Your plan should use communication timelines that align with your crisis response plan. Doing so will get the most recent and relevant information out at critical points during an emergency. Similarly, your crisis communication plan should be incorporated back into your emergency plan.
Define Information and Communication Templates
Communication plans should be created with an eye on keeping families and the community informed. However, they should be tooled to protect student and family privacy as well.
Part of your plan should be dedicated to defining and recording policies and procedures around what information can be shared and what data should be protected. Your response team should be able to point back to school policies on releasing personal information when asked for it by concerned parents and media outlets.
Communication templates can help your team adhere to those policies and provide a framework to kick-start communication. Information and situations may be fluid during a crisis, but templates can still be created to focus the response team’s efforts in the midst of the potential chaos.
Understand the Tools You’ll Need
WIth your channels, templates, and policies in place, you can now turn to the tools that you’ll need to effectively communicate. Technology can help here and provide both the means of sharing information and gathering it.
Outbound communication will likely involve supplying your team with the right tools, like laptops, computers, or mobile devices, as well as access or logins to the accounts that they will use for sending out or posting information.
Other technology tools can facilitate reaching the right people and having accurate information to share. For instance, automated attendance systems can speed up a school’s ability to reach the appropriate families impacted by an event, should the need arise. These systems can also give accurate data on the number of students in a given classroom or the school as a whole or help identify students who might be absent or missing.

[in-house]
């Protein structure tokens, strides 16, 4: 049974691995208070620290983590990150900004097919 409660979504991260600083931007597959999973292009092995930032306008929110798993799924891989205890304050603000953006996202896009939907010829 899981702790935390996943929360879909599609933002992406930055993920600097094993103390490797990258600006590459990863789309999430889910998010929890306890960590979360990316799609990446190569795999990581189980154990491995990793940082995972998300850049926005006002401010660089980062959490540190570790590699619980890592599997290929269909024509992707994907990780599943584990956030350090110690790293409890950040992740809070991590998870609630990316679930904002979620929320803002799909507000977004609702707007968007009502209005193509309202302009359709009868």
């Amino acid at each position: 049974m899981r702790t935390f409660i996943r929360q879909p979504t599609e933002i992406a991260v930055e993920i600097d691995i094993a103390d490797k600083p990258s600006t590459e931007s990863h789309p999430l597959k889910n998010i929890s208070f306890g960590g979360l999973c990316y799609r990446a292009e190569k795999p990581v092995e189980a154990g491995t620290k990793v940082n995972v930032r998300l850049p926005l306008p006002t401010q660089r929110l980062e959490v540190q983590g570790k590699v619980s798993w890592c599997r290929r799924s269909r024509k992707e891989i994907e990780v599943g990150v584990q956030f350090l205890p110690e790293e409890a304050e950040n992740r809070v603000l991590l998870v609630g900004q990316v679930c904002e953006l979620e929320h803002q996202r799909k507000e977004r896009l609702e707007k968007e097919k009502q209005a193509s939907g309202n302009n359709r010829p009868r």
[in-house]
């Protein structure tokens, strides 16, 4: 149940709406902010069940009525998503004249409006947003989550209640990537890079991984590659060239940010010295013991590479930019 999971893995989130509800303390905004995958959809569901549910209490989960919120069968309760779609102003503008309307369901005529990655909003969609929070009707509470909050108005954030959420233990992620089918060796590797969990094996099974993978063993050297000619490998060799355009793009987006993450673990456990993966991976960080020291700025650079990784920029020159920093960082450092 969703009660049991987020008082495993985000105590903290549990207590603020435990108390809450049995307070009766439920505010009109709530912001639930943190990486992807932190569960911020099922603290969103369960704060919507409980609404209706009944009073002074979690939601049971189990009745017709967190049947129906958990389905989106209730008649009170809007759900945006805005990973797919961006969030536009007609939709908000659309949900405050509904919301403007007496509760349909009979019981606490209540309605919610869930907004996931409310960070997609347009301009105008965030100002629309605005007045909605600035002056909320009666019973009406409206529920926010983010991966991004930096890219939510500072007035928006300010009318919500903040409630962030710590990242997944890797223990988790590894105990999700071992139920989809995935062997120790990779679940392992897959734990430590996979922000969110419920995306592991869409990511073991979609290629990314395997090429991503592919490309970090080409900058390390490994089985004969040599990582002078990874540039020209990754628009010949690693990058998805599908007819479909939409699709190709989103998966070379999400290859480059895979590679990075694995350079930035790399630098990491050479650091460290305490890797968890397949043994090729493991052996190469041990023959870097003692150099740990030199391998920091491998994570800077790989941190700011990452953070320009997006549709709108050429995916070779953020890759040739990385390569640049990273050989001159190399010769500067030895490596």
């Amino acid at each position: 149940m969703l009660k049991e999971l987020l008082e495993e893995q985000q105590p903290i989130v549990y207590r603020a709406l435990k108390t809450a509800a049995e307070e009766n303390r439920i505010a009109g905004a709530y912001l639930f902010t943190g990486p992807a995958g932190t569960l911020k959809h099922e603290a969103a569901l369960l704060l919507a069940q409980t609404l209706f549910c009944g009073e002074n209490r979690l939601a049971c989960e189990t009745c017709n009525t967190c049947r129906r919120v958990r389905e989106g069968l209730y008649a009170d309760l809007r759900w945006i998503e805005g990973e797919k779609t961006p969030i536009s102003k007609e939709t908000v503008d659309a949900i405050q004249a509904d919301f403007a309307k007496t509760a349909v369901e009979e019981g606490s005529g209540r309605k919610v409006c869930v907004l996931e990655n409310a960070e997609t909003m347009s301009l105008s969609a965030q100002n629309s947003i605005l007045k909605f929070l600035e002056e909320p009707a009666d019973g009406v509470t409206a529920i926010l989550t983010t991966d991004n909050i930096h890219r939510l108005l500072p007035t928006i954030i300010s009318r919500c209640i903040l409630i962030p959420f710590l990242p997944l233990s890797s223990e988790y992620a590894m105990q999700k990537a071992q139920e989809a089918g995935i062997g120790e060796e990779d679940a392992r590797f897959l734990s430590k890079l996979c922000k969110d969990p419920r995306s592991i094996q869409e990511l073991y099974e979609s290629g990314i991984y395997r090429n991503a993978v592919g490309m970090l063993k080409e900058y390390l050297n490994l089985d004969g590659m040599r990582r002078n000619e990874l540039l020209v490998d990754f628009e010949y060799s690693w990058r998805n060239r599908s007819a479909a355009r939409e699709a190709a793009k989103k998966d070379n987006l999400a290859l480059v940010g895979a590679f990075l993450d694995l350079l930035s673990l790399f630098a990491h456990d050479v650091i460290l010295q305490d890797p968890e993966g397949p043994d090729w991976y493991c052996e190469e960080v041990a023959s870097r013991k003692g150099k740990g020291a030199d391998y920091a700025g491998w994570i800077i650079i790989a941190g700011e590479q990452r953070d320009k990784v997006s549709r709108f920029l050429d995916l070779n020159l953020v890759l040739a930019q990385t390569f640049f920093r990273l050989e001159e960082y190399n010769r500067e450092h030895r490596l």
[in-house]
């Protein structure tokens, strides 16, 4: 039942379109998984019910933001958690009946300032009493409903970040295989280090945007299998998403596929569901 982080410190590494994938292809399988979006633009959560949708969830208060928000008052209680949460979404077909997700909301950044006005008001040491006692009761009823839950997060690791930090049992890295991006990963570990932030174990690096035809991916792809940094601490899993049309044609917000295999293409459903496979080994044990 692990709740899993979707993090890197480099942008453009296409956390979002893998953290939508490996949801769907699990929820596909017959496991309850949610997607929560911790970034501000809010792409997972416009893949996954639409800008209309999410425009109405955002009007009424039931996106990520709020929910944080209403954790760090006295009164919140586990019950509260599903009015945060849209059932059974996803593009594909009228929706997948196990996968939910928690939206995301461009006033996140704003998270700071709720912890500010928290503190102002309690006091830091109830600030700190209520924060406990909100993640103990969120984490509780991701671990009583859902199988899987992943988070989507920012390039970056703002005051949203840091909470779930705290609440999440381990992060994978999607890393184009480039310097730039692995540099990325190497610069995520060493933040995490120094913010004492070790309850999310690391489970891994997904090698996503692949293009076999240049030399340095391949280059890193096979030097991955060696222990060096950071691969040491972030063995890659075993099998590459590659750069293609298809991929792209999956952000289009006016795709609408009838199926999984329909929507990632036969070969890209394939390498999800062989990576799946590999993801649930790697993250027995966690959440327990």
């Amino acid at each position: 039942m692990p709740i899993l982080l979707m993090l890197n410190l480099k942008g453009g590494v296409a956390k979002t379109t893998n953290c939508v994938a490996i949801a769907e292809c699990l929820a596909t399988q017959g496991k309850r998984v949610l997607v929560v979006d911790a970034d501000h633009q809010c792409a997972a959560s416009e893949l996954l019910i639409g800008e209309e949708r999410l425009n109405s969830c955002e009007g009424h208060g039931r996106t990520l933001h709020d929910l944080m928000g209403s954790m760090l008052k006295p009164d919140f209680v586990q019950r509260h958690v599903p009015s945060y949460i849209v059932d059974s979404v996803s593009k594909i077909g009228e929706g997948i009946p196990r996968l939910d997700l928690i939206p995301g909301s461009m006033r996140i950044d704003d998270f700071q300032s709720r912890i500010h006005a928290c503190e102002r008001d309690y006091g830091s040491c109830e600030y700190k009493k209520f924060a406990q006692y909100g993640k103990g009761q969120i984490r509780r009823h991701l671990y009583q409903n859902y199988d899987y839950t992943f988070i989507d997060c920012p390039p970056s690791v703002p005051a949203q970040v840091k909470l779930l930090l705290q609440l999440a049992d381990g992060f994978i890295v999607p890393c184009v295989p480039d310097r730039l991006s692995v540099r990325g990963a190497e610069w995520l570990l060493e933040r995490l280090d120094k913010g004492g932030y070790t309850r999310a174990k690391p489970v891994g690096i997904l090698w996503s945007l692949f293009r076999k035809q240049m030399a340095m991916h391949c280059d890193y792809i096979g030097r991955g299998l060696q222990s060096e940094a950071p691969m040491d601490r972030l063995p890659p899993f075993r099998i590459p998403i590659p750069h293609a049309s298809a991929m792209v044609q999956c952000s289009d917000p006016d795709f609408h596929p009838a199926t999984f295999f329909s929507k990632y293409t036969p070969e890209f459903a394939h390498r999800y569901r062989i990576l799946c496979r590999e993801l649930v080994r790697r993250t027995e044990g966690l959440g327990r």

Centralizing student data and school information in an administrative portal streamlines communication and ensures that accurate information is shared. An admin portal gives response teams a single source of information to use, which contributes to clarity. Additionally, some electronic communication can be automated from a central admin portal, letting the response team concentrate on other tasks.
Crisis communication plans are as important in managing an incident as an emergency plan. Clear communication during a crisis will keep the community confident in your ability to handle the situation. Having a plan will also let you define the information that you’re willing and able to share with the media and on the internet while protecting families and students. To achieve this, though, you need to invest the time in developing a crisis communication plan well ahead of the need and align it with your emergency plans.
Here at ScholarChip, we’re dedicated to helping school leaders maximize the safety and well-being of students and the entire school community.
Want to develop an effective school crisis communication plan but not sure where to start? Feel free to chat with one of our school crisis communication specialists today!